Google Buzz and Public Search Results

By James Kwak

Some law school friends and I had trouble figuring this out two nights ago when Buzz was apparently rolled out, so I thought this might be helpful. I think I got it right, but no guarantees. Note that this post is about including your profile in public search results; there is another more important privacy issue discussed here.

In the process of using Buzz, at various points Google asks you to create a public profile. The Edit Profile screen looks like this:

If you uncheck the upper-right box, then your profile will not be included in public search results. When you save your edited profile, you’ll get a message including this text: “Your profile is currently not findable via search on Google because we don’t have permission to display your name.” Sounds good — except the next time you try to comment on anything on Buzz, you will get a dialog box saying “How do you want to appear to others?” In order to successfully comment, you have to click the “Save profile and continue” button.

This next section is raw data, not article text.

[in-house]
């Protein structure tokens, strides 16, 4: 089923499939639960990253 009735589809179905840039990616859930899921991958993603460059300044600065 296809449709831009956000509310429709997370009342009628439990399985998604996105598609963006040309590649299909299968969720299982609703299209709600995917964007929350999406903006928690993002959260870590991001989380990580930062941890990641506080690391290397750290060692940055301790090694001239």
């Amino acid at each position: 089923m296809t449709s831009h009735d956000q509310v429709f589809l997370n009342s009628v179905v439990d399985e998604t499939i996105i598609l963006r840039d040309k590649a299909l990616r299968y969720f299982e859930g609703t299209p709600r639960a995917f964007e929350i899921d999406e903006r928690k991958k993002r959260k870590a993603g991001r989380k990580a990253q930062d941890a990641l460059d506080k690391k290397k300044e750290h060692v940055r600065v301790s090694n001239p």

The next time you look at your profile, you’ll notice that that upper-right box — “Display my full name so I can be found in search” — is now checked. That’s what happened when you clicked “Save profile and continue.” So it seems like in order to use Buzz, you have to have a public profile.

However, there seems to be a loophole. My profile contains only my first name, last name, nickname, and photo. (OK, my late dog’s photo.) When I save my profile, even with the upper-right box checked, I get this message: “Your profile is not yet eligible to be featured in Google search results.To have your profile featured, add more information about yourself.” So it seems like you can use Buzz (although I’m still not sure why I would) and keep your profile out of Google search results, simply by not providing much information about yourself.

Your mileage may vary.

14 responses to “Google Buzz and Public Search Results

  1. markets.aurelius

    Thanks for the head’s up.

  2. I first read the headline as “Good Buzz,” and thought… someone has Kwak’d up trying to maintain equanimity as the world burns.

  3. Why would anybody want to participate in Google’s data mining business without being paid for it?